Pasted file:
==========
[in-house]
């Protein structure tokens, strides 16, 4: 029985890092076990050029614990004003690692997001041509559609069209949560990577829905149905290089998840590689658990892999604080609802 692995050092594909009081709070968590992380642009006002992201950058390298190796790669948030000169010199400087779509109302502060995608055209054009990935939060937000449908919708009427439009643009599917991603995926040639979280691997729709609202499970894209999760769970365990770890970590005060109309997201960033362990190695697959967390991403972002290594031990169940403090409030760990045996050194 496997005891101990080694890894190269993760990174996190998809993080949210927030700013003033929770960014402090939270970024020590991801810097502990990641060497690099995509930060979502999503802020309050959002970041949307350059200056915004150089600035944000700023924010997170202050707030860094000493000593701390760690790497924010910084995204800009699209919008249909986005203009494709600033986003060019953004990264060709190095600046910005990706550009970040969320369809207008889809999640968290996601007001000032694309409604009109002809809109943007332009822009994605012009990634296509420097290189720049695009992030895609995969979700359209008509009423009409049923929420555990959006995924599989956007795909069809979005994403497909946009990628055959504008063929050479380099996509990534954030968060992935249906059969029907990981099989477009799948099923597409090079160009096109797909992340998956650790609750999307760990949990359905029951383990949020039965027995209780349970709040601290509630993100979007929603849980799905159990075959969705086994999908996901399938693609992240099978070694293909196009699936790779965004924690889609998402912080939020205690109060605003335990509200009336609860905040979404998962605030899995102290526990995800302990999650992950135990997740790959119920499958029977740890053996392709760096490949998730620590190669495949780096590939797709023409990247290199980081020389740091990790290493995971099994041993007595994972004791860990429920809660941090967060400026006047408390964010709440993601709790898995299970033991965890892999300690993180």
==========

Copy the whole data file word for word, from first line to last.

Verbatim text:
[in-house]
């Protein structure tokens, strides 16, 4: 029985890092076990050029614990004003690692997001041509559609069209949560990577829905149905290089998840590689658990892999604080609802 692995050092594909009081709070968590992380642009006002992201950058390298190796790669948030000169010199400087779509109302502060995608055209054009990935939060937000449908919708009427439009643009599917991603995926040639979280691997729709609202499970894209999760769970365990770890970590005060109309997201960033362990190695697959967390991403972002290594031990169940403090409030760990045996050194 496997005891101990080694890894190269993760990174996190998809993080949210927030700013003033929770960014402090939270970024020590991801810097502990990641060497690099995509930060979502999503802020309050959002970041949307350059200056915004150089600035944000700023924010997170202050707030860094000493000593701390760690790497924010910084995204800009699209919008249909986005203009494709600033986003060019953004990264060709190095600046910005990706550009970040969320369809207008889809999640968290996601007001000032694309409604009109002809809109943007332009822009994605012009990634296509420097290189720049695009992030895609995969979700359209008509009423009409049923929420555990959006995924599989956007795909069809979005994403497909946009990628055959504008063929050479380099996509990534954030968060992935249906059969029907990981099989477009799948099923597409090079160009096109797909992340998956650790609750999307760990949990359905029951383990949020039965027995209780349970709040601290509630993100979007929603849980799905159990075959969705086994999908996901399938693609992240099978070694293909196009699936790779965004924690889609998402912080939020205690109060605003335990509200009336609860905040979404998962605030899995102290526990995800302990999650992950135990997740790959119920499958029977740890053996392709760096490949998730620590190669495949780096590939797709023409990247290199980081020389740091990790290493995971099994041993007595994972004791860990429920809660941090967060400026006047408390964010709440993601709790898995299970033991965890892999300690993180």